For consumers and retailers, all the conflicting seafood advice is confusing. Take pollock from Alaska, the largest fishery in the US. This fishery is MSC certified, yet the Monterey Bay Aquarium Seafood Watch does not rate it as a top choice, but as a “good alternative.” Greenpeace puts pollock on its red list.
Equally interesting is the conflict within the Monterey Bay Aquarium’s Seafood Watch itself. Skipjack tuna is one of the largest fisheries in the world and provides most of the world’s canned tuna. Skipjack from the western Pacific are red (Avoid), yellow (Good Alternative) and green (Best Choice) on the Seafood Watch guide, depending on how they are caught. Purse seine fishing has by-catch of many species and is thus red, while pole-and-line fishing has less by-catch and is green. However, purse seining has a much lower carbon footprint than pole-and-line fishing. Seafood Watch is valuing by-catch more than carbon footprint.
There is a major role for science in seafood sustainability. Science can determine if the management of a fishery will lead to long-term sustainability of food production. Science can also evaluate the environmental impacts of a fishery. However, science cannot tell you what environmental impacts are valued – that is a question of individual choice or public policy.
So where does this leave consumers, retailers and the rest of us interested in fish as food? The answer is confusing and will likely remain so. GSSI was seen as a hope to sort out the conflicts in seafood labelling – given the WWF response it doesn’t seem likely it will do so.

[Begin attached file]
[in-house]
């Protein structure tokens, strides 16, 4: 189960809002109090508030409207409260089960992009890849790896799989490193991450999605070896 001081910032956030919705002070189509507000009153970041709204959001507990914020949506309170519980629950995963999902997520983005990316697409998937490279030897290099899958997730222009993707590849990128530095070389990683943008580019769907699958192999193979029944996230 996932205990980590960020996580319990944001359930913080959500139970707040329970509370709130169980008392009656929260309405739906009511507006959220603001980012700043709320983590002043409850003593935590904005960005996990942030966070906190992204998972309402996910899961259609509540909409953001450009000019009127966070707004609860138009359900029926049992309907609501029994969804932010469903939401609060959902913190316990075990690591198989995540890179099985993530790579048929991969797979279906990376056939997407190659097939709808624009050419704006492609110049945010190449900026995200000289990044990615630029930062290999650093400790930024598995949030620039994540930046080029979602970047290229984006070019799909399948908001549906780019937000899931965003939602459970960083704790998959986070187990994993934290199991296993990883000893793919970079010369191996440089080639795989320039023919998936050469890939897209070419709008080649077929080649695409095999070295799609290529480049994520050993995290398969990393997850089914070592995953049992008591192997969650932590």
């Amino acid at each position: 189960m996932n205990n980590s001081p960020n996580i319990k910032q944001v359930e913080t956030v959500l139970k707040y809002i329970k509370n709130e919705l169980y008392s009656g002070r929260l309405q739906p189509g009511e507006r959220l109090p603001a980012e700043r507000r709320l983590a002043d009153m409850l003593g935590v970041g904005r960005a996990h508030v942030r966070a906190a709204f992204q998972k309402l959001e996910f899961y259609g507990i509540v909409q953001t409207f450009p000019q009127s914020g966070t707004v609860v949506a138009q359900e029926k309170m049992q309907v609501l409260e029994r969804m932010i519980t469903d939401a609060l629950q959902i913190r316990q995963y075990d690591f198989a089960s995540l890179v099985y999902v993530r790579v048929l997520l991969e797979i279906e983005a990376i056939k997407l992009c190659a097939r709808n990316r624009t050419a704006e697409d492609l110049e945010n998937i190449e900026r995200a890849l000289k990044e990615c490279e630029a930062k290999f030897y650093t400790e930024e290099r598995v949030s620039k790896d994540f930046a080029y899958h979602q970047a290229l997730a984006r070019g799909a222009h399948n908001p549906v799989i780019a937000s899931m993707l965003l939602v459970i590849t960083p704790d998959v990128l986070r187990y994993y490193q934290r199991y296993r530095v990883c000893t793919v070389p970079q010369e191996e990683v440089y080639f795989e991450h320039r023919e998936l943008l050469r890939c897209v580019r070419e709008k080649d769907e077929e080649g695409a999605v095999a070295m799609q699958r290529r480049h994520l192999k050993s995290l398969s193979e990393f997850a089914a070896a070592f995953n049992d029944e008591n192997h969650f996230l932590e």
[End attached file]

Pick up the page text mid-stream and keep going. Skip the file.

The most interesting development in seafood sustainability is the force driving certification, and — spoiler alert — it isn’t consumers. Not too many people buy their fish based on sustainability ratings. Retailers, like your neighborhood Whole Foods, Costco or Safeway, do not want the media on their backs or an environmental NGO picketing their store for selling unsustainably harvested fish; they would rather be seen as supporting sustainable fishing to avoid negative press. They consider seafood certification that is backed by key NGOs like WWF as their protection. The next logical step for retailers is formal partnership agreements with the relevant NGO to advise them on what fish products to sell and to pay for this service.
This is a dangerous development because the seafood certification turned partnership becomes a secure funding source for the NGO. Tim Wilson, in his 2012 paper, called this relationship between “friendly” NGOs that provide cover from “hostile” NGOs that might picket a retailer “naked extortion.” If, however, initiatives like GSSI were to be widely accepted, those steady sources of funds will dry up.
Moreover, it is in the nature of NGOs to raise money to fund their activities; alarmist appeals to stop fisheries collapses continue to bring in the big bucks. News of fisheries successes might, at best, raise an indifferent, “meh.”
I know of many private conversations where quite reasonable NGO staff admit the need to find new crises to keep donations flowing. It’s no wonder then, that no matter how well fisheries are actually performing, the bar must be raised again and again to maintain the story that fisheries are failing to meet the ever shape-shifting sustainability standards.
In the immortal words of Deep Throat [from the movie “All the President’s Men”]: Follow the money! Science, poor beggar, has largely been lost.